As most literary students are surely aware, Virginia Woolf’s two conditions for the prosperity of women’s writing is that a writer must have an income and a room of her own. My income is something of an iffy thing, and tied to the promise of research and writing in the academic vein, but I do have a room of my own. The problem is, this room is for sleeping and watching series. I have tried writing in it, and the only thing that seems to make this endeavour successful is a next-day deadline and an unfinished assignment.
However! As mentioned, with a Master’s status comes an office space, and this generally entails a little room somewhere in the halls of the Rhodes English Department. I now have an official-type room of my own. The only problem is that I officially share this official space with two other people.
That being said, I am currently sitting in my office quite alone and I have not encountered either of them in here since the beginning of the year. I have received a nice, welcoming note, but other than that I’ve only briefly met them in the common room and around the department. So, for all intents and purposes and until further notice, I have the room to myself. This somewhat renders the tips I looked up on peaceful office sharing useless, but I will keep them in mind if the occasion arises.
It is a tiny space for so many people. The room is small and rather narrow, with a door at one end and windows at the other. When you turn on the lights, they make a sound like rats scuttling against piping. There are two desks, one bookcase, a whiteboard, computer and an armchair that someone has pleasantly draped with a knitted quilt. One of the tips I did follow (in my great excitement to move into my office) was of carving out my own little space. When I arrived there was only one desk in the room and it had already been claimed. This turned out to be a lucky consequence, because I obtained a different desk and this one has – tadatada! – drawers. It has more drawers (and better functioning ones) than my desk at home. So many drawers (3) that I have hardly the things to fill them with. The top drawer has a keyhole, and if I had secrets of the material kind, this is where I would stow them. Unfortunately, I have neither those nor a key for the keyhole, but the vague possibility remains.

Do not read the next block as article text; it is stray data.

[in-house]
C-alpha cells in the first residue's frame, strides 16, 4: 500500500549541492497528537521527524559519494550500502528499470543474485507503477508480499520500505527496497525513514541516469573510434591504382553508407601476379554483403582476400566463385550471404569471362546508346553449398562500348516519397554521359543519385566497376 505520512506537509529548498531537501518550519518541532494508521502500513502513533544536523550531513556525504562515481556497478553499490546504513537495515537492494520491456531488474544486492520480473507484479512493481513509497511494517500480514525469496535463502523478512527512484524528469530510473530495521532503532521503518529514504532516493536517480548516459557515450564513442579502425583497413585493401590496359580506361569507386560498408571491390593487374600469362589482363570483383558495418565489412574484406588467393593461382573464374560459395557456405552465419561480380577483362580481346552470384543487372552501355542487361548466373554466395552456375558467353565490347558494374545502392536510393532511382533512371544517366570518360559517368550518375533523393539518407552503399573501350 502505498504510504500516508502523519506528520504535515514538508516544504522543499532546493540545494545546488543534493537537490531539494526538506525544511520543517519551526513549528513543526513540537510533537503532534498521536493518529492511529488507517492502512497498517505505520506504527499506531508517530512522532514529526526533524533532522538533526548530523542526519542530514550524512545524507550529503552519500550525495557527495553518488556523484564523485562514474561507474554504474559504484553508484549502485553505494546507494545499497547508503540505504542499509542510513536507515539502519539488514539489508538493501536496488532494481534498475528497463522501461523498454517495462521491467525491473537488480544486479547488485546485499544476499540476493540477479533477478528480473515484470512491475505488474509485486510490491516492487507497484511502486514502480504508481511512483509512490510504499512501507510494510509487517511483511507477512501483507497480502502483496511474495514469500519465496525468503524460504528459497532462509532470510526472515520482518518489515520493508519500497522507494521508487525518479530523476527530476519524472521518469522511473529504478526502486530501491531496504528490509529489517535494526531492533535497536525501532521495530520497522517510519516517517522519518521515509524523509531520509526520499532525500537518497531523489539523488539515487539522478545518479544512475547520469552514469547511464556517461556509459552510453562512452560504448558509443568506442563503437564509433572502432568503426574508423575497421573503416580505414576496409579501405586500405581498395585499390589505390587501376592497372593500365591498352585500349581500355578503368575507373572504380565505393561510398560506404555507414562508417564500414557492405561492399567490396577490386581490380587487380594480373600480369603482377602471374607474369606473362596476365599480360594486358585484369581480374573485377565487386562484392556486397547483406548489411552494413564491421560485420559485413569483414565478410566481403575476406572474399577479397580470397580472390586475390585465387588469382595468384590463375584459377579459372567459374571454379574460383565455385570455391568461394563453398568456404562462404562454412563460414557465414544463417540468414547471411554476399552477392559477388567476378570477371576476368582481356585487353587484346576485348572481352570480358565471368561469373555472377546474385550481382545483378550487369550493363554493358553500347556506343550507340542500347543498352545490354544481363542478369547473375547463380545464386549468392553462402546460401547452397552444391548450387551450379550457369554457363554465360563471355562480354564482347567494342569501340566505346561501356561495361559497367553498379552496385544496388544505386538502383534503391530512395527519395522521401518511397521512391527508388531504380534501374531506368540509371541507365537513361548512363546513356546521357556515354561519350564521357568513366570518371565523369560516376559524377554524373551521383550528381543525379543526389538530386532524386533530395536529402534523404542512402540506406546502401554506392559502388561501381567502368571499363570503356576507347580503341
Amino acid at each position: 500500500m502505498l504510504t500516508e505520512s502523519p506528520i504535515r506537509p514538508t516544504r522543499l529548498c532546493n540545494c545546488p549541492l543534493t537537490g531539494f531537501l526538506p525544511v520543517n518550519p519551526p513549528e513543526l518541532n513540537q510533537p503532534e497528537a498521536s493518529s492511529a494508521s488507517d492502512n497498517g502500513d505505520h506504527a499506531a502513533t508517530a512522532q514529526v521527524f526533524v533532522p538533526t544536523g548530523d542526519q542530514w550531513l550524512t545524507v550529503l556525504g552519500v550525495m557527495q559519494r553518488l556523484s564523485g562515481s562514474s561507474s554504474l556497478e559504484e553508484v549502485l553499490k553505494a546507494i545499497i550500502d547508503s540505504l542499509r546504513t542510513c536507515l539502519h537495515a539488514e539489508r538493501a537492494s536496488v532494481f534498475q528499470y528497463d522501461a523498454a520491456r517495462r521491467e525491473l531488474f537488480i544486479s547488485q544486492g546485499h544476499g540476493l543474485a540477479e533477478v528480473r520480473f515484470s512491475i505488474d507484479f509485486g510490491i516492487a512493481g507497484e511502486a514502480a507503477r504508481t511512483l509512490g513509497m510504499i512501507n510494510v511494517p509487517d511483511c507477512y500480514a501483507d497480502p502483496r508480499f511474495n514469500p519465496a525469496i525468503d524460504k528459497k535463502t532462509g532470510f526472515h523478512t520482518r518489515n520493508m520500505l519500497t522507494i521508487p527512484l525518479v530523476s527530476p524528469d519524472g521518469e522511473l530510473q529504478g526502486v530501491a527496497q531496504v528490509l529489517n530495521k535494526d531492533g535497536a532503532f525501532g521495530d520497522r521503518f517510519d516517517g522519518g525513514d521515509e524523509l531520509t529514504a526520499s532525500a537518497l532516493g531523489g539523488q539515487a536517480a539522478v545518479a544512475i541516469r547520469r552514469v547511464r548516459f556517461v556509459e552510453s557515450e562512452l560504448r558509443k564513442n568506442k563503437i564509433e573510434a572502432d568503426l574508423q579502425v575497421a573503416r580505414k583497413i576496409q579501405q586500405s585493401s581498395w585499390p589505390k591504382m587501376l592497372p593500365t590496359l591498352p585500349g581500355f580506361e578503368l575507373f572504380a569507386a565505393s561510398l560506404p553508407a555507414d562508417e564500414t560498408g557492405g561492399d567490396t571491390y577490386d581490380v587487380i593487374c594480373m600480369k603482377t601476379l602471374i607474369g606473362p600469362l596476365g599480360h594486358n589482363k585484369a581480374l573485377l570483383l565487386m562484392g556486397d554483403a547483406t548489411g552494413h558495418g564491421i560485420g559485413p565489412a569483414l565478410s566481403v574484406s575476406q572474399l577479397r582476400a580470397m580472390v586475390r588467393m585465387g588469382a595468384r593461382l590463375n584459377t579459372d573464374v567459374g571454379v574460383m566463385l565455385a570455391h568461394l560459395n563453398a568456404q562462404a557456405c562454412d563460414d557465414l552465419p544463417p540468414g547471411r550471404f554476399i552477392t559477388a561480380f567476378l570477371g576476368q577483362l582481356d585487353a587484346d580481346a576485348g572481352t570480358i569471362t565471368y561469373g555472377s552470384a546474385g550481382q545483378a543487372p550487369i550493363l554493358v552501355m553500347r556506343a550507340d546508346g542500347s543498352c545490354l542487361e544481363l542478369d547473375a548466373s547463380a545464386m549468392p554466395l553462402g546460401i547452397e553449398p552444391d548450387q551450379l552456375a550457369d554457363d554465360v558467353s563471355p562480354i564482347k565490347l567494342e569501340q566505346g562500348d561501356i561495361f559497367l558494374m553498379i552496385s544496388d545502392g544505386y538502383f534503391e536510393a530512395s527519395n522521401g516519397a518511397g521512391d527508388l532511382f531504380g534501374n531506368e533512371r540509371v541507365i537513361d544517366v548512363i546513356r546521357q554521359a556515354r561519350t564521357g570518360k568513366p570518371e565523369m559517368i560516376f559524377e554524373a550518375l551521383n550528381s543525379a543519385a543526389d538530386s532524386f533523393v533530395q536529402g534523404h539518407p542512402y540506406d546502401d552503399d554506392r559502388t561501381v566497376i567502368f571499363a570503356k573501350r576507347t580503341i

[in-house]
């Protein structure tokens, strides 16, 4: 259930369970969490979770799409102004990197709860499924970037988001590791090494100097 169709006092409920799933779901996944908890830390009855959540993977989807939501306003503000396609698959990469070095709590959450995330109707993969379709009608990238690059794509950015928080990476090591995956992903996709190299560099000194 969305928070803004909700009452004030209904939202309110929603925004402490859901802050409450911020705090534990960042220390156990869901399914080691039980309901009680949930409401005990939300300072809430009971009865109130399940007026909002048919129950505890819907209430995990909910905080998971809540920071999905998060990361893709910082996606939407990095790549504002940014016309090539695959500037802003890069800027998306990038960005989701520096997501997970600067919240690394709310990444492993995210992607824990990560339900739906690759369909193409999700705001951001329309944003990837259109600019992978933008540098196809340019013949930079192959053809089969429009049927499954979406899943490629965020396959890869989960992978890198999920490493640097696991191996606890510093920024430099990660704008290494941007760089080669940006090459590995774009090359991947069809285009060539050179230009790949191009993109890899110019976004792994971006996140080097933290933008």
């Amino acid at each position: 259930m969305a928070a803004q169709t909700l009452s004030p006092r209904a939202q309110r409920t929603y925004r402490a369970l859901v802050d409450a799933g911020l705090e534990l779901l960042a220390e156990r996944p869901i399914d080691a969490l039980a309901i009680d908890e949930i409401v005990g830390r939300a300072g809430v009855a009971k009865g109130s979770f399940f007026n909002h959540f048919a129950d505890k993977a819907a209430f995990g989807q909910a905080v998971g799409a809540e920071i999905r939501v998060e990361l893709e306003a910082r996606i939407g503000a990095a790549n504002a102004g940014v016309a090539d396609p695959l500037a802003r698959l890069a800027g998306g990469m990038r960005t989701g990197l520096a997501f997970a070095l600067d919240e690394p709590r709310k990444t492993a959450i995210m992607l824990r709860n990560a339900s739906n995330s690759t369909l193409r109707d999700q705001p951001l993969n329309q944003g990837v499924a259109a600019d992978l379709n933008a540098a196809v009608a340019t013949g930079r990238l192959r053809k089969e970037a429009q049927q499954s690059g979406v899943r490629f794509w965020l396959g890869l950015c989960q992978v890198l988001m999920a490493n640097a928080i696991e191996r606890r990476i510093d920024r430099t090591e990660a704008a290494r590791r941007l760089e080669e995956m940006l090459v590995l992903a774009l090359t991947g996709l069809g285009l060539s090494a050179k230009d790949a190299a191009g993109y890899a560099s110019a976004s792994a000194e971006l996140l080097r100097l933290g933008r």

I was planning to have some live plants in my office – the prospect of life depending on my going there seemed like a good incentive to get there and, once there, to work. For this purpose I chose a ‘Grow Your Own Sunflowers’-kit that guaranteed growth (previous experience with gardening led me to believe I need all the guarantee I can get). The problem is that the big tree outside the window, a la ~
blocks out all of the lovely South African sun that my sunflowers are sure to need. I am rethinking this part of the plan, and whether I am really fit to look after a living thing that does not purr.
In the mean time, I will be collecting various odds and bits to take into my office. I have some tea here already, but I think I shall need coffee, a special mug (to be obtained) and a spoon. I also need several office-appropriate pictures that I would like to gaze at between readings. At the moment, I’m still searching for those, but I’m hoping to find some nice Gothic images that do not include tight, black Victorian dresses, copious amounts of eye-liner and weird green clouds. For the moment, all I have to really mark out my presence is New York skyline candle holder and a few of my books.
So it is an almost room of my own in a number of ways, but I’ll get there. I’m starting tutorials next week, and then the fun really begins. In the mean time, I am enjoying the little space. I’m sure I might come up with a few office-related tips as I settle in and use it more, but I would love to know how other people approach this kind of thing. How do you decorate or set up your working space to make it your own?